In IT, it's all too easy to focus on technology, certifications and vendors to the exclusion of the human element. This undervalued component has become more important as the idea of the team has come into prominence; even technology and training often take a back seat to team fit nowadays. This means that project success and career development have become increasingly dependent on the ability to develop IT soft skills for the workplace.
Softs skills are central
The challenge of virtualization is no longer in the backroom; it has taken center stage with both infrastructure customers and upper management. Virtual admins have several different groups they need to talk to, and each audience has different needs, concerns and focuses.
Despite the vast number of tips and tricks that might be available online, the only practical method to develop soft skills in IT is to focus on offline social interaction. Though this can seem intimidating, choosing where you interact can make it easier. Local technology user groups are ideal. VMware User Group (VMUG), for instance, has chapters in every state and most countries. These events are typically free and are an ideal opportunity to learn and network with like-minded people on a variety of topics related to virtualization. These group events allow you to mix with peers, management, business owners and vendors in larger-format events designed for networking and education.
Find your peers
While the VMUG events are more formally organized, there are also casual events. Both Microsoft and Amazon Web Services have user groups scheduled through Meetup, a website that helps people with similar interests gather together. These often occur at local businesses or restaurants and are designed to mix education and networking. At any of these events, the goal is to interact with and talk to other admins, as well as to share stories and learn from others' experiences. This is an ideal chance to broaden your knowledge in a safe and familiar peer group. The contacts you make at these events can not only help you with what you're facing today, they can also help you with your career path tomorrow. Beyond networking, you might also be able to find a mentor. These folks are often willing to provide career guidance, advice and other valuable information.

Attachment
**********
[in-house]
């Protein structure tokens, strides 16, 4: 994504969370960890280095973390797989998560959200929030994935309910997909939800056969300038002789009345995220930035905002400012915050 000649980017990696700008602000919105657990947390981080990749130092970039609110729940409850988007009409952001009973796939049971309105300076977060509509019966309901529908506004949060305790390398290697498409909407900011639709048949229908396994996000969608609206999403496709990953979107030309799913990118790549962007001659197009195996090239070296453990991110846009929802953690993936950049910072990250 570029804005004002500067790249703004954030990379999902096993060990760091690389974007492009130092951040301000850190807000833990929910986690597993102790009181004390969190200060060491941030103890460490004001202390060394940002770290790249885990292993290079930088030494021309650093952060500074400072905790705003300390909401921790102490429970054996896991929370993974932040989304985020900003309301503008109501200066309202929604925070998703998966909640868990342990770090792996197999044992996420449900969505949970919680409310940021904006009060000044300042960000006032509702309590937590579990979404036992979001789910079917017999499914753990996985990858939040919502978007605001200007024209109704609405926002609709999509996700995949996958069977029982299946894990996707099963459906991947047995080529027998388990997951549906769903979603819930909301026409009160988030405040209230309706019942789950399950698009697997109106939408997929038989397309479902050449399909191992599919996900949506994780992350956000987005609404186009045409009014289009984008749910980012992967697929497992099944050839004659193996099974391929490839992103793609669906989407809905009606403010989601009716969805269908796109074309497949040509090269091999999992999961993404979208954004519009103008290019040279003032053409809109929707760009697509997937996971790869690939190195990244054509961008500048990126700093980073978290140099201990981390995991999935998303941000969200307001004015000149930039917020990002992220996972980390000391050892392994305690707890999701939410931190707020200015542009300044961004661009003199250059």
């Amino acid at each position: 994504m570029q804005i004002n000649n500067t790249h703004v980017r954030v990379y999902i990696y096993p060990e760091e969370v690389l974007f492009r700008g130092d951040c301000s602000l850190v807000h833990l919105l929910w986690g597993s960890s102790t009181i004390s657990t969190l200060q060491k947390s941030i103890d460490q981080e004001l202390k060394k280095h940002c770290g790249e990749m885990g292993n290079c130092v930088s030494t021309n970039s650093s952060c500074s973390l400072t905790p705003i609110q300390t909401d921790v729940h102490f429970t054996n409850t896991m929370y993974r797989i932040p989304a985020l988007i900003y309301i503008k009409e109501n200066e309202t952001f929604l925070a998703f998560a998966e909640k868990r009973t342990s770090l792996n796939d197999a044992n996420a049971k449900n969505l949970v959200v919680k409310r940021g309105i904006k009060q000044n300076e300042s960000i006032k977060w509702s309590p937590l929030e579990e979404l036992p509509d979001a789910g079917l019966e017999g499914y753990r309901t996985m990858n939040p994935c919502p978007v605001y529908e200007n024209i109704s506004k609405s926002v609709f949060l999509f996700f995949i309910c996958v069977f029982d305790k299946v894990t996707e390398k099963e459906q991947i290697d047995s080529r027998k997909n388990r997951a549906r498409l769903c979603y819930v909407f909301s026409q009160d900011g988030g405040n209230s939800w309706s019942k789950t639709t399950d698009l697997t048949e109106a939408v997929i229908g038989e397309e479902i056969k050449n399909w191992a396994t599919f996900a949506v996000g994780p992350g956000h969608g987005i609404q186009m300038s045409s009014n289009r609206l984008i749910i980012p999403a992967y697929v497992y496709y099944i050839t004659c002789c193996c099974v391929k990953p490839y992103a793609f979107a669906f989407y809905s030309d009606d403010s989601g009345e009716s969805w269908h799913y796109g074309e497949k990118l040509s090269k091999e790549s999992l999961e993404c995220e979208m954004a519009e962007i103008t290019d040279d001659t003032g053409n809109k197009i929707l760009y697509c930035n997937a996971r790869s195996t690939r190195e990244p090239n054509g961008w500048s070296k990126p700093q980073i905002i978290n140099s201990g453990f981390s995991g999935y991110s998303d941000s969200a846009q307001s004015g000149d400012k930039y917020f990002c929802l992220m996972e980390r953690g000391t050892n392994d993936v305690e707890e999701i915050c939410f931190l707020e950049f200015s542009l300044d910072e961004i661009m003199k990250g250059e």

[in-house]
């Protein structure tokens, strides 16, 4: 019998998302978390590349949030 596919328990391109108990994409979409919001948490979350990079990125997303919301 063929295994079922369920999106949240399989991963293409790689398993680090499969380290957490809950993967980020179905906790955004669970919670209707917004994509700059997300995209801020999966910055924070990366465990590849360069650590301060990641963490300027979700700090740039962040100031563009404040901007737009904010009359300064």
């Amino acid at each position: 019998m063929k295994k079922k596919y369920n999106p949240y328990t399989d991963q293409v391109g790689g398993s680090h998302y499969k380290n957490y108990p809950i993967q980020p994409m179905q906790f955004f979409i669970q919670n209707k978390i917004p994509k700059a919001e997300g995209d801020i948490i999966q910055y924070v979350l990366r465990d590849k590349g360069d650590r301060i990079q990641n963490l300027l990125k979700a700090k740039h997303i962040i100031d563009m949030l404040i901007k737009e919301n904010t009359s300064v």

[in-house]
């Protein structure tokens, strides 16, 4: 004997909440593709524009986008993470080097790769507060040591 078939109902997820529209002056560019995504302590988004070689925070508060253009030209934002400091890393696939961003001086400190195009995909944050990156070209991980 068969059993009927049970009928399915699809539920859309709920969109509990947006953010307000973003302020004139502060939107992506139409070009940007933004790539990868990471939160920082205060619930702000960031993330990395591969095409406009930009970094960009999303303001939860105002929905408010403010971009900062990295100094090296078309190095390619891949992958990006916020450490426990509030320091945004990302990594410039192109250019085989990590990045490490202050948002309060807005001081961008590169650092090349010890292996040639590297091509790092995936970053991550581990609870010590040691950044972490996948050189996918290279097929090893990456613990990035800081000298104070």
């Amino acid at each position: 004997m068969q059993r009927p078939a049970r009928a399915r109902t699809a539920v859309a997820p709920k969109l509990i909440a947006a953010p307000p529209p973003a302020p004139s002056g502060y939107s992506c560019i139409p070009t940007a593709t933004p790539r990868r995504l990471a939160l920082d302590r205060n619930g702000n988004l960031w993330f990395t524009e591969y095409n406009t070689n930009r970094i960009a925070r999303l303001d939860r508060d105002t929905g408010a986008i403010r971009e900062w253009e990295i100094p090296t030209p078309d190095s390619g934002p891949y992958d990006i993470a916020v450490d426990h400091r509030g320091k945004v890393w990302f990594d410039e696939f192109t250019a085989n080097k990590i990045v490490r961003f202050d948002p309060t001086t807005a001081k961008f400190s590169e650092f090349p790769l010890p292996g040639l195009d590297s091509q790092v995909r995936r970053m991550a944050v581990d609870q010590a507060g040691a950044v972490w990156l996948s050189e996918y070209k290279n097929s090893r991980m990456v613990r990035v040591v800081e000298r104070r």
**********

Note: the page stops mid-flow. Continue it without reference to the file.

Focus on the needs of each audience
To apply these developing IT soft skills, keep in mind the different audiences you must target. The application owners have some knowledge of infrastructure, but the key focus for them is its impact on their applications. You need to present them with enough technical information for them to not feel out of the loop, but not so much that you lose them in the details. Focus on what's most valuable to them -- their applications. Structure your discussions and listening around this, keep them engaged and show them you have genuine concern for their pain points. To start, let them do the talking. Your first job is to take notes and listen, which gives you the chance to understand what they're going through.
When addressing management, stay out of the weeds on technical details unless prompted to do so. They want to understand the impact of what you're doing and mostly in regard to the bottom line. The numbers aspect tends to weigh heavily, and you need to quickly deliver that information. Often, this audience is looking at the big picture, so you need to be ready for that and, again, let them drive the conversation.
It's critical to develop IT soft skills for personal and professional success. In today's feverishly connected world, the simple acts of listening, holding a conversation and understanding are more important than ever before. If you don't have these skills, it's time to get them; if you already have them, it's time to brush up on them.
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